Contemporary Music and a Not-So-Favorite Post Office

Ok, let me be clear, I dearly love all my erstwhile musical colleagues (well, most of them), and I dearly love the United States Postal Service.  However, like any relationship, it’s not perfect.

I was giving a talk on my book “Real Men Don’t Rehearse”last night and as is so often the case, someone raised their hand and asked me if I liked modern / atonal / contemporary music.  I said, “no.”  I then proceeded to explain how I felt about what I call “boop smeep” music (because it always starts with a low “boop”and a high dissonant “smeep”), and what I call “nonsense art,” I mean those “abstract” meaningless-without-an-explanation sculptures you see adorning our public squares.

In the Roman empire, public art was statues of the emperors and the gods.  This “art” emphasized just who was in charge.  Similarly, for a long time, the catholic church funded art that was all about the importance of the bible, again, emphasizing the basis of their power.  In the renaissance, wealthy powerful merchants paid for art featuring . . .themselves.  Again, showing who was in power.  (No wonder people thought van gogh was nuts for painting pix of poor people.)

Nowadays we too have lots of public art that emphasizes our modern power structure.  It’s not all fancy-dancy abstract stuff– I have yet to see a painting or sculpture of a dead president that didn’t actually look like a dead president.  And if you have gotten a new passport lately, check it out, it is filled with bland artwork of mythical americana– cowboys, eagles, buffalos . .  All nearly extinct.  Very much like the dead presidents.  There’s no missing or mistaking what it is.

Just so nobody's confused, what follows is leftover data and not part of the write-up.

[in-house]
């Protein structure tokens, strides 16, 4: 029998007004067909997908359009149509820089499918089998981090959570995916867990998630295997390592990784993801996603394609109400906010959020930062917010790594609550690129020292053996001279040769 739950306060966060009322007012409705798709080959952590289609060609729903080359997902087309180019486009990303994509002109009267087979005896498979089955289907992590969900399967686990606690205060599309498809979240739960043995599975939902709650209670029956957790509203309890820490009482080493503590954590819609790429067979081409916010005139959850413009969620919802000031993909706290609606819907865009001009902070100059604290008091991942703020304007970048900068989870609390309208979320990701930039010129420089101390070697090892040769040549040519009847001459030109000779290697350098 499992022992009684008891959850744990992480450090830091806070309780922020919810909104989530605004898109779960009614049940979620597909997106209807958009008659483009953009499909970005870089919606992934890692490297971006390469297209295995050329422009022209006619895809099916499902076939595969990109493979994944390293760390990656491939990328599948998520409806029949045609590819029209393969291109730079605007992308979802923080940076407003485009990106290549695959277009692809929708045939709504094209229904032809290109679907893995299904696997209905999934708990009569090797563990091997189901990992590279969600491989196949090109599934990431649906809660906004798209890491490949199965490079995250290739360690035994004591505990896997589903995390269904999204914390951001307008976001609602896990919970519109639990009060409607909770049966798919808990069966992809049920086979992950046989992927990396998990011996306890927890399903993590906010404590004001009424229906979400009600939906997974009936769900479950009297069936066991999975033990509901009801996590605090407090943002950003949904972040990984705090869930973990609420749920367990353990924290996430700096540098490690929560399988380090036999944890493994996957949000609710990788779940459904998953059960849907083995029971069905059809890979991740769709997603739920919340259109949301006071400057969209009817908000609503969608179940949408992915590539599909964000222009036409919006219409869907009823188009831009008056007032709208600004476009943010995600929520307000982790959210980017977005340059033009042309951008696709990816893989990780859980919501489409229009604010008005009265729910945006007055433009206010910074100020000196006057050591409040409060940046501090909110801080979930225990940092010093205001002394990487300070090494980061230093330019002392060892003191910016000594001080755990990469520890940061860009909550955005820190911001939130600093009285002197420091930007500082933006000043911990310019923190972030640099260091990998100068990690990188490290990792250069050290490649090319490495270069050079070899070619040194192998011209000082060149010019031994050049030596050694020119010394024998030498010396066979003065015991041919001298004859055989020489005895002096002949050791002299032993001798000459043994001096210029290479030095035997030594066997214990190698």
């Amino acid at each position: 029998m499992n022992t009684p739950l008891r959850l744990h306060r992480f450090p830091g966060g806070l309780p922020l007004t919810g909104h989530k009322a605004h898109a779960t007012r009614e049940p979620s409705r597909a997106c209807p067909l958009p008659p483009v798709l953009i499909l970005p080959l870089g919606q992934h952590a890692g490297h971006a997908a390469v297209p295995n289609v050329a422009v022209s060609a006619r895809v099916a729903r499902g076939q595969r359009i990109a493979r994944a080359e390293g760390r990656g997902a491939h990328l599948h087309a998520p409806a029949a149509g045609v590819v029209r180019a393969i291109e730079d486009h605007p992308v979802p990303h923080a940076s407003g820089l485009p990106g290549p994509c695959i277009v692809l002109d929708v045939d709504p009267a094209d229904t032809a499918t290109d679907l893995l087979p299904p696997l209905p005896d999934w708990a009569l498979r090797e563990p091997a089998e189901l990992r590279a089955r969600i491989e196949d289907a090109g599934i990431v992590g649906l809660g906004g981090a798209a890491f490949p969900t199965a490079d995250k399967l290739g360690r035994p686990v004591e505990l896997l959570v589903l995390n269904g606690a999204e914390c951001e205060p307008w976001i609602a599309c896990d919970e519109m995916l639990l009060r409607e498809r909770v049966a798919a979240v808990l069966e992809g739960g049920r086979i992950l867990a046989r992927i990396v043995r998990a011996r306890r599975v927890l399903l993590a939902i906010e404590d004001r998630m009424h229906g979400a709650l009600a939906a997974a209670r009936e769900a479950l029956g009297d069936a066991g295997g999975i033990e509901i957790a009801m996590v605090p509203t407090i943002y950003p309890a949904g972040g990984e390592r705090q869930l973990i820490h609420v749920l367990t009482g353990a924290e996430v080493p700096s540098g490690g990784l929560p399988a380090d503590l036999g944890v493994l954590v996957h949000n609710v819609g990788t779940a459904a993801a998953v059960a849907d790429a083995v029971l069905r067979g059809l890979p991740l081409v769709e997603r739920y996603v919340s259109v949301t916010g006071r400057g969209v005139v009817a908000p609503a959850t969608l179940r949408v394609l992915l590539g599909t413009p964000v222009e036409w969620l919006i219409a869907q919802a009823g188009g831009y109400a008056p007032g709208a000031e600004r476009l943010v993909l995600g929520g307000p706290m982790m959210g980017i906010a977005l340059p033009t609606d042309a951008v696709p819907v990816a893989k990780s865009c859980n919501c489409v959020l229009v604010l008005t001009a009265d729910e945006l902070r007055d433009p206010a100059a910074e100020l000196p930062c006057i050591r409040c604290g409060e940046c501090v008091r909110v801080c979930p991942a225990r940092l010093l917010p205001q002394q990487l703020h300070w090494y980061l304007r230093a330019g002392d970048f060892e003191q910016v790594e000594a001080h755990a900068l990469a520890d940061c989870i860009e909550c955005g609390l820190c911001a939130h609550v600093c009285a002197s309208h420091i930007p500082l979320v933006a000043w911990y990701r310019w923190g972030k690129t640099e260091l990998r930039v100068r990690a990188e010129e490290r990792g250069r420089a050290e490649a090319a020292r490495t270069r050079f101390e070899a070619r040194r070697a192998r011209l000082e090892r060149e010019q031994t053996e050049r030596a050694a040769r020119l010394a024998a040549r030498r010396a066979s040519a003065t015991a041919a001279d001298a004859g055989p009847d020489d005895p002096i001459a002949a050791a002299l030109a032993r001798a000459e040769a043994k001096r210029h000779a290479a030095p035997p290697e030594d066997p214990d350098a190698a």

Anyway, when I was talking to this crowd last night about modern music, I pointed out that the hardest part about it is knowing when it’s over.  Since it has no form, you just have to sit there and feel lost, and when the music stops, you have to hope that it really is over and not just a dramatic pause, because you don’t want to clap until it is truly over.

Now . . .

While I love the USPS, sometimes I run late and I can’t go to my local branch (which closes at 5 and never has a line).  So I had to go to another nearby bigger post office.  There is always a long line there, but this time, there was only one guy at the counter, and a line out the door.  Took me 45 minutes to mail a book.  Yeesh.

And then it hit me.

I suddenly realized that listening to modern music is a repeat of our modern experience of powerless frustration.  No one in line knew what was going on (turns out a bunch of postal workers had called in sick that day), the system made no sense, we all quietly groused about it but did nothing else, we had no sense or control of the time it would take to get to the finish (they even remove clocks from post offices now), and oh, my, we were so glad when it was over.

So now I see how these “modern artists” are in fact holding up a mirror and showing us ourselves.  In dealing with the modern bureaucratic power structure, we are lost angry powerless people waiting in line for an unknowable amount of time, hoping the aggravation will end, and, like beating your head against the wall, it feels so good when it stops.

© Justin Locke

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